If the slipstreaming battles of Monza are something special then Hockenheim can be out of this world. The track itself may lack character and provide little challenge for the riders, but the spectacle it provides is something else.
Honda's Colin Edwards clearly had the bike to beat at Monza a fortnight ago and is likely to be the man to beat once again at the German circuit. The VTR1000 excels on power circuit's and none is more powerful than Hockenheim. On this occasion Aaron Slight
on the second Honda should provide a closer challenge to the Texan as his fitness improves every time he gets on a bike. The New Zealander suffered greatly in the heat of Monza but temperatures in Germany are likely to be far more tolerable.
Edwards has already won three events this year and holds a clear lead over Noriyuki Haga
and Pierfranceso Chili in the championship. Haga will be hoping that a few minor engine modifications on his Yamaha will provide him with an extra boost on a track where the team is expected to struggle. Haga lost his championship lead during the course of the Monza weekend and desperately needs a good result to take some pressure off his back.
Chili wrung the neck of his Suzuki around Monza to provide Edwards' only real opposition, stealing the win in race one at the famous track. The Italian is now just behind Haga in the championship and has his best chance ever of clinching the World Superbike title. Chili won here last year and knows the bike is capable of challenging the Honda. It will take another extra special effort from the flamboyant Chili if he is to challenge the Honda's though.
The current musical chairs situation at Ducati may have a negative effect in their on-track performance. In is Troy Bayliss
who performed so well at Monza. The Australian has secured a ride in the factory team for the rest of the season but will have to learn quickly as Hockenheim is another track where he has no experience. In is Juan Borja who has been drafted in to the factory effort for the time being. The Spanish ex-GP rider has far more experience of the European tracks than Bayliss and his experience will prove invaluable for the team. Out is Ben Bostrom, he has moved to replace Borja in the satellite NCR Ducati outfit. The American is still very much under contract to Ducati and has been moved to allow him to gain more experience without the pressure of a factory bike hanging over him. Bostrom also has no experience of many European tracks and the factory Ducati Infostrada outfit could not afford to have two riders (Bostrom and Bayliss) with no collective knowledge of the circuits they were racing on. Ducati have traditionally been strong at Hockenheim, it just remains to be seen whether each rider can adapt quickly enough to their new environments in time for Sunday's races.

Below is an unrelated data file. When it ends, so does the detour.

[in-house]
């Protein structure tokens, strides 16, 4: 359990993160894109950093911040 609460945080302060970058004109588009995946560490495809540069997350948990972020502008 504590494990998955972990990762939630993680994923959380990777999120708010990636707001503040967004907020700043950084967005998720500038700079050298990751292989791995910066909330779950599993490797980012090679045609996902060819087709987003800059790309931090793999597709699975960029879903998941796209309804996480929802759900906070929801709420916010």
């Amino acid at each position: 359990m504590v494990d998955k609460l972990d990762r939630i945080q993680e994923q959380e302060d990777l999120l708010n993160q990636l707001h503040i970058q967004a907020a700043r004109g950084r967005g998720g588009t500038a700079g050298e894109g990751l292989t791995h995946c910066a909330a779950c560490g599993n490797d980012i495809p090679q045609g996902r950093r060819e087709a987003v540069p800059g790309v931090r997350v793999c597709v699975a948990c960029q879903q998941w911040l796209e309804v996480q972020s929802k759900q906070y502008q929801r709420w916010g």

Kawasaki and Aprilia are two more team's not relishing the prospect of Hockenheim's long straights. For Aprilia, their problem was apparent at Monza for Troy Corser
could simply not keep pace with the leaders. The bike is still being developed and the team knows that more power will become available over time but for this weekend, Corser is in for a struggle.
Kawasaki have been boosted by the return of Simon Crafar to the fold as replacement for the injured Gregorio Lavilla. Crafar spent the most successful years of his Superbike career on the bright green machines and although the team are down on power compared to Honda and Ducati, if he and Akira Yanagawa stay in the draft they could be in contention for victory.
Anthony Gobert is still struggling with his various injuries sustained at Sugo and his Bimota is not expected to feature strongly, but it won't be for the lack of trying. Gobert will be hoping for two points scoring finishes after a double failure at Monza.
Once again the privateers are out in force and a full 34 bike grid is expected at Hockenheim. Of the non factory bikes, the quartet of Red Bull sponsored Ducati's are likely to pose the biggest threat to the works riders. This race is very important to the energy-drink firm and it is heavily backing both the Gerin and Reve team's. Gerin have Andy Meklau and Robert Ulm on the saddle while Reve take a break from the British Championship to let John Reynolds and James Haydon thrash it out with the big boys.
Of the 'big boys' Colin Edwards looks to be the biggest.